Suddenly I was very cold. My heart started to race and sweat sprung up everywhere on my body. I needed desperately to move my arms, but there was no way as they were pinned above me.

“I can do this,” I told myself, but for a few minutes, I couldn’t move, and the fear intensified.

Breathing became difficult. Air came in and out in short jagged breaths.

“Move, soldier!” I commanded myself, but I couldn’t. The sensation of a white shadow started to envelope me as my heart pounded faster and faster. My head felt disconnected from my body and my legs were numb.

“Move,” I told myself with less enthusiasm. “You can do this.”

Then my hands started to tingle like they were asleep, and the feeling was slowly creeping up my arms. Against my will, tears started the stream from my eyes, and consciousness started to escape me.

My heart was drumming so loud in my ears that I could hear the whoosh of my blood coursing through my body. Just when I was sure I had lost the fight, two strong hands grasped my wrists and yanked me the rest of the way into the next opening.

Once free, I immediately curled into a ball, hugging my knees tightly against my chest. Sam sat beside me and placed my head in her lap.

“Roman, it’s okay,” she tried to console me. “You’re okay.”

Breathing was still difficult, and the sense of panic only strengthened as I realized I still couldn’t take enough air into my lungs. I squeezed my hands into fists as my chest started to ache.

“Breathe, Roman,” she told me. “You’re free now. You can move. Breathe. Just breathe.”

I could barely hear her for the noise pounding in my ears.

“What’s… what’s happening?” It was all I could do to gasp out the words.

“You’re okay, Roman,” was all she would say to me.

I didn’t feel okay. In fact, I felt the furthest thing possible from okay. I squeezed my eyes tightly shut and tried to imagine open spaces, but the only open spaces I clearly remembered weren’t real. The illusion of the compound offered no comfort now that I knew it wasn’t real.

“Roman.” Sam started to blow softly in my face. “Roman, you have to breathe.”

But breathing was not possible. The vise around my chest grew tighter as the white shadow took complete control of me. I felt myself slipping further away.

“Sam!” I cried out, but I wasn’t sure any sound escaped me. At least, I didn’t hear anything above the drum of my heartbeat, and there was no air in my lungs to breathe out the word.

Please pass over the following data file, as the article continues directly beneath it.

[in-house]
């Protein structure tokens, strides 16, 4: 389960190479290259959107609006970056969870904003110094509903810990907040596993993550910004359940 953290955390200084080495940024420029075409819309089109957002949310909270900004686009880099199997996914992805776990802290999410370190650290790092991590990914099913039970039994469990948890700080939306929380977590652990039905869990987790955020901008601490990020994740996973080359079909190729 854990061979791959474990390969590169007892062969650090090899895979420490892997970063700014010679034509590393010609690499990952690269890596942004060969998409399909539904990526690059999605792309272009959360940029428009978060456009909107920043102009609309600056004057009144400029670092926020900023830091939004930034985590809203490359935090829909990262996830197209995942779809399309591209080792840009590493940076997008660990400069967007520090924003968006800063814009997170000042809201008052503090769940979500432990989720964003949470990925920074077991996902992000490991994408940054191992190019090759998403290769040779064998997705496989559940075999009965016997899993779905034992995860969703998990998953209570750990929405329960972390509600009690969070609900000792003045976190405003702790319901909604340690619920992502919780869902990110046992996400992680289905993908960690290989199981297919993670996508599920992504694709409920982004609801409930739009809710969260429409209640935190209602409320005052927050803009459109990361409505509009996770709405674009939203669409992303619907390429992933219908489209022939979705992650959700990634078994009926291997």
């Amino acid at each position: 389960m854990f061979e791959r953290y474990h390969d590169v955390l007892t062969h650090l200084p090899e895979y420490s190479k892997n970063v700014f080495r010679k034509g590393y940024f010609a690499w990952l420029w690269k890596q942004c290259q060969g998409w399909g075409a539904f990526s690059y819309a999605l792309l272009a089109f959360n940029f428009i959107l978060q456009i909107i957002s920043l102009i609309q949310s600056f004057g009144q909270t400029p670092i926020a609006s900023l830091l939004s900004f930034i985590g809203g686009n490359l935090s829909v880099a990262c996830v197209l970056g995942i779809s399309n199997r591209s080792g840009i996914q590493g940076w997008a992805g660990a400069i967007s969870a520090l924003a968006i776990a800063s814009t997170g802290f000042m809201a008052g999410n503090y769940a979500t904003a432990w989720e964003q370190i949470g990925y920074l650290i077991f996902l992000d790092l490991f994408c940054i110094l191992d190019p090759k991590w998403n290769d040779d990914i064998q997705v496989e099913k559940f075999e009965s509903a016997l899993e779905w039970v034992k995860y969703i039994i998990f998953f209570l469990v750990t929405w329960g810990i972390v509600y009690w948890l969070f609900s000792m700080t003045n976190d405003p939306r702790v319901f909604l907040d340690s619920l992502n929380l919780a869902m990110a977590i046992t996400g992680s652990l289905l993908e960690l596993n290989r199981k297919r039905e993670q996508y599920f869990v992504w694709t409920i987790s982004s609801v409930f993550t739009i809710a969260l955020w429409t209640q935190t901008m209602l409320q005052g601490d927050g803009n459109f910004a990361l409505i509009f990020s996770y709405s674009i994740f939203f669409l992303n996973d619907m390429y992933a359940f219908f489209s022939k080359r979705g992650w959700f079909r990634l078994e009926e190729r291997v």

“Roman, breathe.” Sam’s voice was muffled, hanging disconnected in the air above me.

I was losing the fight. Terror completely encased me and took my consciousness away in the process.

 

I’ve Learned – Lessons 1-10

 

“Rick?” someone said my name. Whatever had happened was finally over. My mind was coming back to life. Exhaustion weighed on me like a lead blanket.

“Rick, wake up.”

Something was wrong. I sensed it before I opened my eyes.

“Come on, sir, return to me,” someone whispered. I knew that voice.

Peadar! It was Peadar talking to me. Had I died?

“Wake up, Rick, please.”

I tried to shake my head, but it was too heavy. Slowly I was able to open my eyes ever so little.

In the blur that greeted me, I could see that I was in a bright room. It was Peadar talking to me. He was sitting next to me on the edge of my bed.

Gregg and Todd stood guard behind him.

Author’s Note: That’s it for this week. What do you think so far? I would love to hear your comments.

If you are enjoying this tale, please tell others about it or share it on social media. I greatly appreciate it.

 

Chapter 17 of the science fiction work-in-progress, Paradise, is now available. Our team has set out on their mission to capture the Plax. What happens next? Read to find out. | #WIP #sciencefiction #scifiContinue on to Chapter 18

Paradise WIP – Chapter 18

Paradise WIP – Chapter 16

Author’s Note: Hello, dear readers. Thank you for continuing to share in my journey of writing a new science fiction novel. This week’s chapter picks up the continue conversation in the med bay between Roman, Max and Sam. Decisions are made and a new mission is started. If you are new to this story, you can read all 15 previous chapters online. Please keep in mind that this is a work in process and that the first draft is being shared as it is written. Please be gentle in regard to any mistakes or inconsistencies. Let’s jump in.

Paradise WIP

Chapter 16

The Plax war had been going on for years. Though I couldn’t remember most of those years, it seemed impossible to me that not one Plax had been captured in all that time. Our side had suffered lots of casualties. There was no way that we couldn’t have caused at least some casualties on the other side.

Sam confirmed that I was partially right. We had blasted their ships out of the air. We had destroyed their large mechanical monsters. I made a mental note that I would ask later what she meant by that. We had bombed locations that we thought they were using as a base or staging area. Through all the fighting, not one place had even been captured. Not a single corpse had ever been found. Worse still, no human had clearly ever seen a Plax.

“That’s impossible!” I couldn’t control myself. “Utterly impossible!”

“Have you seen one?” Max was all business.

“In the other bunker we saw one!”

“Really?” Max crossed her arms and sat back in her chair. “Tell me, General, what did you see?”

I thought back and felt a shudder trying to run through me. It had been very dark. We were in the other medical bay. Max had grabbed me and pulled me into a storage cabinet.

“They have glowing eyes,” I told her, feeling a little vindicated.

“And?” She was completely unmoved.

That's impossible! I couldn't control myself. - Paradise a science fiction work in progress

I thought hard but no other details seemed to be in my mind.

“I’ve got amnesia!” I finally blurted out. “But I am not the only soldier that has been fighting the Plax. How could it be that no one has ever seen one?”

“Think about what you remember.” Max wasn’t willing to give me an inch.

“It was too dark. I didn’t see anything but those four glowing eyes. Gold eyes.”